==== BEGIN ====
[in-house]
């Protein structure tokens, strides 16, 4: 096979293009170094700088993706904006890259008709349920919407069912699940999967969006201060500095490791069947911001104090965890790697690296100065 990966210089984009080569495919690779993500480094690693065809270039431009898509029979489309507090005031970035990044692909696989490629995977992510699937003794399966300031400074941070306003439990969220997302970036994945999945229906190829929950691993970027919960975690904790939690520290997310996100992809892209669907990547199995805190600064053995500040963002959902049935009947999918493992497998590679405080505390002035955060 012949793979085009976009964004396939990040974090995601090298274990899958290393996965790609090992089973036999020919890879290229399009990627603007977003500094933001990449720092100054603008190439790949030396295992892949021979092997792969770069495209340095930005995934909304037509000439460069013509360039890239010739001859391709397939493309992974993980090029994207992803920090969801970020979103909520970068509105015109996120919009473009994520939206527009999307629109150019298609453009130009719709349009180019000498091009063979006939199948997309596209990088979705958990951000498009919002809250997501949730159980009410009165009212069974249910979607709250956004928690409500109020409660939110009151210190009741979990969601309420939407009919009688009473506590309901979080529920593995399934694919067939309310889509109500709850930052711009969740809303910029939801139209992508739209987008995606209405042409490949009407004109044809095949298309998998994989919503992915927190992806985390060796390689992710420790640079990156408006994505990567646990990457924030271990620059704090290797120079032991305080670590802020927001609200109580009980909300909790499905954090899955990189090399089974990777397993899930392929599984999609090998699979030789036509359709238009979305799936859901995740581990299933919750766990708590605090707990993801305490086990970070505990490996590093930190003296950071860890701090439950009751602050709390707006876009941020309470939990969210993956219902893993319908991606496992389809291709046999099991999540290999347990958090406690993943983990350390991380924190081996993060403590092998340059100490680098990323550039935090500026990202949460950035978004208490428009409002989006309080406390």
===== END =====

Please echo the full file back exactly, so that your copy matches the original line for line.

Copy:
[in-house]
């Protein structure tokens, strides 16, 4: 096979293009170094700088993706904006890259008709349920919407069912699940999967969006201060500095490791069947911001104090965890790697690296100065 990966210089984009080569495919690779993500480094690693065809270039431009898509029979489309507090005031970035990044692909696989490629995977992510699937003794399966300031400074941070306003439990969220997302970036994945999945229906190829929950691993970027919960975690904790939690520290997310996100992809892209669907990547199995805190600064053995500040963002959902049935009947999918493992497998590679405080505390002035955060 012949793979085009976009964004396939990040974090995601090298274990899958290393996965790609090992089973036999020919890879290229399009990627603007977003500094933001990449720092100054603008190439790949030396295992892949021979092997792969770069495209340095930005995934909304037509000439460069013509360039890239010739001859391709397939493309992974993980090029994207992803920090969801970020979103909520970068509105015109996120919009473009994520939206527009999307629109150019298609453009130009719709349009180019000498091009063979006939199948997309596209990088979705958990951000498009919002809250997501949730159980009410009165009212069974249910979607709250956004928690409500109020409660939110009151210190009741979990969601309420939407009919009688009473506590309901979080529920593995399934694919067939309310889509109500709850930052711009969740809303910029939801139209992508739209987008995606209405042409490949009407004109044809095949298309998998994989919503992915927190992806985390060796390689992710420790640079990156408006994505990567646990990457924030271990620059704090290797120079032991305080670590802020927001609200109580009980909300909790499905954090899955990189090399089974990777397993899930392929599984999609090998699979030789036509359709238009979305799936859901995740581990299933919750766990708590605090707990993801305490086990970070505990490996590093930190003296950071860890701090439950009751602050709390707006876009941020309470939990969210993956219902893993319908991606496992389809291709046999099991999540290999347990958090406690993943983990350390991380924190081996993060403590092998340059100490680098990323550039935090500026990202949460950035978004208490428009409002989006309080406390």